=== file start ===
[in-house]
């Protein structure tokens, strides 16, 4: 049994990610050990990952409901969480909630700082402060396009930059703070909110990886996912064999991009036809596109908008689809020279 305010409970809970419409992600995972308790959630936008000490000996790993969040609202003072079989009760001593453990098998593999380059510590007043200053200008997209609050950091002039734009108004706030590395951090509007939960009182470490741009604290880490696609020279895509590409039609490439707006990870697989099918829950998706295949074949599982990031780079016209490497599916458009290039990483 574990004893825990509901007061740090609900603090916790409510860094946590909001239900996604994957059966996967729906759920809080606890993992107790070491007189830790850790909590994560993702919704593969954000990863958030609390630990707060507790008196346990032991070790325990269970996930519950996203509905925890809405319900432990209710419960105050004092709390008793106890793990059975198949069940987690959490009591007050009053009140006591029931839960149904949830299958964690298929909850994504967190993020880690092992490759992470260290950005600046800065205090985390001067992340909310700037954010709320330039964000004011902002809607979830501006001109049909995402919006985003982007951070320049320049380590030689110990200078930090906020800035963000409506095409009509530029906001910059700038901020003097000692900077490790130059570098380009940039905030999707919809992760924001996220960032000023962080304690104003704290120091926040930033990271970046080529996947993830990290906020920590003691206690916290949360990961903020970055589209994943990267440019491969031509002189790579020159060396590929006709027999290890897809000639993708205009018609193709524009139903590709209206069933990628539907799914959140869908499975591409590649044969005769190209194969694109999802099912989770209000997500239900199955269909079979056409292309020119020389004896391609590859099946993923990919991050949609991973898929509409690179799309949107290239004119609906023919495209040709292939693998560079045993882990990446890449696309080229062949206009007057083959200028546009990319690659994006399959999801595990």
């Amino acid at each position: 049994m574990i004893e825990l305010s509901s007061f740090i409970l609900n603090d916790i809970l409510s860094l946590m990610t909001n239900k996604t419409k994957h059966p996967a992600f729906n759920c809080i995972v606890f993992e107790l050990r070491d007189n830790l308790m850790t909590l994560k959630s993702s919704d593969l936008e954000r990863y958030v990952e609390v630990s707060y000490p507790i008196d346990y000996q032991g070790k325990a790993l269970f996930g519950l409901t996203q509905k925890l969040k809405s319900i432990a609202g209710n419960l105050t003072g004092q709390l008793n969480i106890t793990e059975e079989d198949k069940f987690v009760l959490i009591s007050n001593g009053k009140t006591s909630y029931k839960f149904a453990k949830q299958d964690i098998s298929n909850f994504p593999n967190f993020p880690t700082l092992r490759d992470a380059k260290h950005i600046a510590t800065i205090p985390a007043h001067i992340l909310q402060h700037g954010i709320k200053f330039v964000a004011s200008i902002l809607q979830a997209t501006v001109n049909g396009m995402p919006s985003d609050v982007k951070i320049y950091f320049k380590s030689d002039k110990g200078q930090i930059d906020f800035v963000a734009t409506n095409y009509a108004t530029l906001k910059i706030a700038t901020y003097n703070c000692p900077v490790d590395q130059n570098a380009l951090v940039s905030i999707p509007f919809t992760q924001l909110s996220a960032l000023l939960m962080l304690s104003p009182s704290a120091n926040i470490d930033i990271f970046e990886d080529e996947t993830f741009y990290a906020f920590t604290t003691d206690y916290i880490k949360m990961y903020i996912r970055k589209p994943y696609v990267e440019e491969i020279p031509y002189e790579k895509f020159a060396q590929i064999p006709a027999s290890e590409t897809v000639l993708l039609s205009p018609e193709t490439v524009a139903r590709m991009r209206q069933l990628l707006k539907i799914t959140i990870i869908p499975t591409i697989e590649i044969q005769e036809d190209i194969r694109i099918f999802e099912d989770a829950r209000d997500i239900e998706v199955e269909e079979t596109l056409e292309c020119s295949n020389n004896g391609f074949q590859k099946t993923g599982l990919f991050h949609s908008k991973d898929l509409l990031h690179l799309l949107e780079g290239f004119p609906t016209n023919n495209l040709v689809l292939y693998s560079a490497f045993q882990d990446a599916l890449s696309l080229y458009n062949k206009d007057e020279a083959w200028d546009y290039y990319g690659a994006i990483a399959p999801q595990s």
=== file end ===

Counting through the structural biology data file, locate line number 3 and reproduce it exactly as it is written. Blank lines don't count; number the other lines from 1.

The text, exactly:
């Amino acid at each position: 049994m574990i004893e825990l305010s509901s007061f740090i409970l609900n603090d916790i809970l409510s860094l946590m990610t909001n239900k996604t419409k994957h059966p996967a992600f729906n759920c809080i995972v606890f993992e107790l050990r070491d007189n830790l308790m850790t909590l994560k959630s993702s919704d593969l936008e954000r990863y958030v990952e609390v630990s707060y000490p507790i008196d346990y000996q032991g070790k325990a790993l269970f996930g519950l409901t996203q509905k925890l969040k809405s319900i432990a609202g209710n419960l105050t003072g004092q709390l008793n969480i106890t793990e059975e079989d198949k069940f987690v009760l959490i009591s007050n001593g009053k009140t006591s909630y029931k839960f149904a453990k949830q299958d964690i098998s298929n909850f994504p593999n967190f993020p880690t700082l092992r490759d992470a380059k260290h950005i600046a510590t800065i205090p985390a007043h001067i992340l909310q402060h700037g954010i709320k200053f330039v964000a004011s200008i902002l809607q979830a997209t501006v001109n049909g396009m995402p919006s985003d609050v982007k951070i320049y950091f320049k380590s030689d002039k110990g200078q930090i930059d906020f800035v963000a734009t409506n095409y009509a108004t530029l906001k910059i706030a700038t901020y003097n703070c000692p900077v490790d590395q130059n570098a380009l951090v940039s905030i999707p509007f919809t992760q924001l909110s996220a960032l000023l939960m962080l304690s104003p009182s704290a120091n926040i470490d930033i990271f970046e990886d080529e996947t993830f741009y990290a906020f920590t604290t003691d206690y916290i880490k949360m990961y903020i996912r970055k589209p994943y696609v990267e440019e491969i020279p031509y002189e790579k895509f020159a060396q590929i064999p006709a027999s290890e590409t897809v000639l993708l039609s205009p018609e193709t490439v524009a139903r590709m991009r209206q069933l990628l707006k539907i799914t959140i990870i869908p499975t591409i697989e590649i044969q005769e036809d190209i194969r694109i099918f999802e099912d989770a829950r209000d997500i239900e998706v199955e269909e079979t596109l056409e292309c020119s295949n020389n004896g391609f074949q590859k099946t993923g599982l990919f991050h949609s908008k991973d898929l509409l990031h690179l799309l949107e780079g290239f004119p609906t016209n023919n495209l040709v689809l292939y693998s560079a490497f045993q882990d990446a599916l890449s696309l080229y458009n062949k206009d007057e020279a083959w200028d546009y290039y990319g690659a994006i990483a399959p999801q595990s």